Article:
For me personally, if this happened I would thank you so much for reaching out. I would explain how the AP program works, when my APs term is finished and what interviewing with and getting a new AP actually entails so that ideally you would understand that eloping or allowing AP to rush the date would cause major angst/problems and would not be insignificant impact to our family and relationship with the AP. Now, with that being said, I would like to think I would also say that I am happy for you and would understand if her end of term was too long to wait (you don’t mention how long she has or what her/your relationship is like with her host family). I would then say that we would be ok with considering her ending early as long as we came up with a plan together (assuming the agency would work with us but that is less and less likely each year).

If I was being completely candid, I would ask you to wait to propose until the end of her term. Assuming her real family is unlikely to make the ceremony, you were planning on eloping, going to courthouse etc (almost all the AP weddings I have known) I would think that waiting until as close as possible to her end date would lessen the distraction factor for the AP, stress level for the host family and make the “wait” to marry more palatable (for everyone but you! ;). My husband got my family’s ring and permission and Thanksgiving but did not propose until Valentine’s Day. Made my family CRAZY but made complete sense (I had some major work stuff going on with year end and then a rough January). Have you all talked about marriage already? If so, you could just continue the future talk as long as possible and reassure her you are getting ducks in a row until you propose.

Secondary to that would be to do as above poster mentioned and set a firm wedding date for during her travel month (preferably as late in travel month as possible so that she has that month to go to wedding appointments that might interfere with her working for the host family) and just encouraging AP to end her term on a high note and do a good job and that you aren’t going anywhere and that (assuming she has a good relationship with her host family) her host family if she plays her cards right can be her American family/support system and continue the relationship in the future.

Our AP1 (surprise engagement) still lives close, spends at least half her holidays here and we are the godparents to her daughter and she just announced at Thanksgiving she is expecting another!

Congrats again and bravo for being this considerate. Wishing nothing but the best your way!

DMMom December 1, 2016 at 11:59 am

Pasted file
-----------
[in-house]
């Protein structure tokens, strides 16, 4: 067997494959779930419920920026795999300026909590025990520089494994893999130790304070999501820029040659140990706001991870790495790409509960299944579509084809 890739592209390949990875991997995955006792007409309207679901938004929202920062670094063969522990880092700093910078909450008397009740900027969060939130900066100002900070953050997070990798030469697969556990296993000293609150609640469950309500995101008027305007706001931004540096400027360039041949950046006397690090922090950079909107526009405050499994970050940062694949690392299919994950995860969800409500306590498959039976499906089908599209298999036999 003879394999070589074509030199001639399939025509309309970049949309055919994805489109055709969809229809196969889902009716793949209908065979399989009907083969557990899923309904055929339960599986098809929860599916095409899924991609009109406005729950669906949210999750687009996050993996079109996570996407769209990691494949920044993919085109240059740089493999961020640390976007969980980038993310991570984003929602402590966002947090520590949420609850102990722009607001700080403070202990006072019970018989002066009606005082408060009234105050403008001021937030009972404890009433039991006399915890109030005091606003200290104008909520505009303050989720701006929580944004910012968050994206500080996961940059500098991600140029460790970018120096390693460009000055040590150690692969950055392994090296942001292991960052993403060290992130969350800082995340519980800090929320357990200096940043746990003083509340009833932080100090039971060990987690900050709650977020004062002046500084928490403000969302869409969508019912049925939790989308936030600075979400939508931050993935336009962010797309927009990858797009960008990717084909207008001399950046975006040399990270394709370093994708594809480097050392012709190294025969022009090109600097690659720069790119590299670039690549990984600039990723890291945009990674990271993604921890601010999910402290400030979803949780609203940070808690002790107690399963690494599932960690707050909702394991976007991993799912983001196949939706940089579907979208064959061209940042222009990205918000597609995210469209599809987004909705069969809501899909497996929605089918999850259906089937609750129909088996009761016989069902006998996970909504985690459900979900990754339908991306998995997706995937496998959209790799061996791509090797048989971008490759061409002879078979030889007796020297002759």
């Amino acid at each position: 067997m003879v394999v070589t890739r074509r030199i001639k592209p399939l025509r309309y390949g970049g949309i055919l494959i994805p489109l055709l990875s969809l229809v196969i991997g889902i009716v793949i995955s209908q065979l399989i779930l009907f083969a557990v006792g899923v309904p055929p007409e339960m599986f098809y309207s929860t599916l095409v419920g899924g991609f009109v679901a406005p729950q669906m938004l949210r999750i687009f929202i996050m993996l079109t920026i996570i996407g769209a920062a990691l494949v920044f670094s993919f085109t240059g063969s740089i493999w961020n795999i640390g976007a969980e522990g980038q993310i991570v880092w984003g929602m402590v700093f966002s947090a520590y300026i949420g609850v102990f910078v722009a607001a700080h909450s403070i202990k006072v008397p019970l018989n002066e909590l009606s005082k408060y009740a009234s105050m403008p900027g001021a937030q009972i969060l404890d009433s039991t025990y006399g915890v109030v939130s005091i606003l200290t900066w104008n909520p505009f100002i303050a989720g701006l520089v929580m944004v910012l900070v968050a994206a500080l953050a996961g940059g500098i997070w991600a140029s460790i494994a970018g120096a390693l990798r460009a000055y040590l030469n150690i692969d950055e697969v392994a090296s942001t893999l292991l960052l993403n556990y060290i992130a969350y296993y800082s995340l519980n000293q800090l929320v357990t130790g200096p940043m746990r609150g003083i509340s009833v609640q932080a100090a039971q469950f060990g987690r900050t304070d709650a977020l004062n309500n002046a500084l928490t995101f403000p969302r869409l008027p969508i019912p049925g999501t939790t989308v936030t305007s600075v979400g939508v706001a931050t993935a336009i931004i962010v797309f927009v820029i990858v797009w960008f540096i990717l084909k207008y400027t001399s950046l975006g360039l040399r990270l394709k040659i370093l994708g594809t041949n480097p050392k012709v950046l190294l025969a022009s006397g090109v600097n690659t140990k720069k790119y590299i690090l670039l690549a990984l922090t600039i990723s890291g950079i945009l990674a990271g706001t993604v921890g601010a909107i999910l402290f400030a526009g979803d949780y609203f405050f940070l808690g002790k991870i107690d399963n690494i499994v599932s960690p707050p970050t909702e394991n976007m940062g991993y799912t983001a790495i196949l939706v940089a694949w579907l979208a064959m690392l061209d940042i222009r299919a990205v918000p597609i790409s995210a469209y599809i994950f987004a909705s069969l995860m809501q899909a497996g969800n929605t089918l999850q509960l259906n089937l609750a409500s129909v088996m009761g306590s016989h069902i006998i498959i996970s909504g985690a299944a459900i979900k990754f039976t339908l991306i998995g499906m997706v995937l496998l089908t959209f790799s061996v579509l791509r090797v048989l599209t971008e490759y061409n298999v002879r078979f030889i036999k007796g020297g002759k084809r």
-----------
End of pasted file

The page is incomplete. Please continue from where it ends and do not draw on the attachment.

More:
We have also had a few Au Pairs get married while with us. First and formost, make sure that the family knows that the Au Pair is committed to completing her contract and nothing will change OR is open and honest and willing to work with the family to secure childcare.

It poses a lot of drama and uncertainty to the host family/ Au Pair relationship if the engagement is mid-year. We had one Au Pair that “needed” to marry immediately, like withing 2 weeks!!! She did watch the children, but did not live with us until the next Au Pair arrived. Another Au Pair, stayed and was waiting to get married, but would make demands on the host family, ie. “I will no longer be doing the children’s laundry” with the implication that if the demand was not accepted she would leave and get married. She was asked to leave. And the last Au Pair, her boyfriend asked her the last day of her year with us and they got married 4 days later.

So I am with all of the previous advice. Make sure you communicate openly with the host family. Commit that the Au Pair will continue to work and maintain the same relationship with the family thoughout this year. Set a wedding date for after she has completed her year and congratulations!

WestMom December 2, 2016 at 1:10 pm

I have not been confronted with this situation, but having gone through a full blown wedding myself, I would worry about the wedding preparation taking a lot of time and energy from the bride to be and potentially affecting the relationship with the host family.

May I suggest a non-traditional approach like the one I took with my own wedding. I am Canadian and my husband is American. First, get married simply at town hall shortly after AP’s term expires to get the immigration requirements out of the way. Doesn’t have to be a huge deal or a big ceremony. It’s still a memorable moment, but it really is to take care of the logistics.